A focal seizure that goes on to evolve into a generalized seizure is the most common seizure type seen in dogs. Often the focal seizure is so short or subtle that the signs can be missed by even the most attentive pet parents. If your dog begins having a generalized seizure, try to remember exactly what your dog was doing before it began, and let your vet know when you speak to them. A full understanding of what your dog was doing before the generalized seizure began can help your vet to diagnose the type of seizure your dog is experiencing and its possible cause.
When To Call A Vet
Contact your vet immediately if there is a chance that your dog is having a seizure due to poisoning, if your dog's seizure lasts longer than 3 minutes, or if your dog has more than one seizure in a row.
When it comes to the question of whether a seizure can kill a dog, most seizures are short, lasting less than 3 minutes and with proper treatment, the pet can lead a normal life. However, seizures can be a serious health concern and even short seizures could cause brain damage. If your dog suffers a seizure that continues for more than 30 minutes serious permanent brain damage could occur.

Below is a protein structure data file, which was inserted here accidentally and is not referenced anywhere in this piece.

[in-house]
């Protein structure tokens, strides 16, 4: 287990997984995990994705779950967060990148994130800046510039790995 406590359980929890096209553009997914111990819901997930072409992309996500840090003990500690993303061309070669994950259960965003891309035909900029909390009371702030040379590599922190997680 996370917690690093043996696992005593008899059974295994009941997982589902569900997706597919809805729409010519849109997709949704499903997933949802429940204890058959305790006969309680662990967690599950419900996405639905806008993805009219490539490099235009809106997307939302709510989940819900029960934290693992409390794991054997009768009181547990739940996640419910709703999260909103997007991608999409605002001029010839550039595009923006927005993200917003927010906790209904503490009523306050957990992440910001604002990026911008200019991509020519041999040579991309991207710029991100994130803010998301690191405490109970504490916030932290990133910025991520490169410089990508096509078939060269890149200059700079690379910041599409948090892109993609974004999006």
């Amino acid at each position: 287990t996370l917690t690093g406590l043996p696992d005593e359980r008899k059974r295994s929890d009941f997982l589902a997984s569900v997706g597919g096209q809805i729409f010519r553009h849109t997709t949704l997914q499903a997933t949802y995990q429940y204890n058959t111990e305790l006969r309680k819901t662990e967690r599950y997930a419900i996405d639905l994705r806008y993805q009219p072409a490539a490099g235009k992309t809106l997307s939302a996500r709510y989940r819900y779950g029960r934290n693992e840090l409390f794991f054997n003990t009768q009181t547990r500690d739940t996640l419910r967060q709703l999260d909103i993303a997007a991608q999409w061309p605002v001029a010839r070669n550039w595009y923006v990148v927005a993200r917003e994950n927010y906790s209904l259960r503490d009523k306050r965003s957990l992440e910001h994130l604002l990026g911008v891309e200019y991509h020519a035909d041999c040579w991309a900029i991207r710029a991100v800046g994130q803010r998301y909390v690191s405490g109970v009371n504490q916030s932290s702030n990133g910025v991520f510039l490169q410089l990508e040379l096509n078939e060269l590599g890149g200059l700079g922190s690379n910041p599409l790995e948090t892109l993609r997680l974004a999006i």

If your dog has a brief seizure and then quickly recovers are sure to call your vet to let them know. Your vet may suggest that you bring your dog in for an examination or they may simply make a note in your dog's records and ask you to bring your dog in for an examination if it happens again. Some dogs will have an unexplained ‘one-off’ seizure, while other dogs continue to have seizures throughout their life due to epilepsy or illness.
Treatment For Seizures In Dogs
If your dog is experiencing seizures, treatment will depend upon the underlying cause. Your vet will run several tests to determine the cause of your dog's seizures, if no cause can be found the disease will be diagnosed as idiopathic epilepsy. Once your dog's seizures have been diagnosed your vet will work with you to determine the best treatment for your dog's seizures which may include medications or keeping a seizure diary.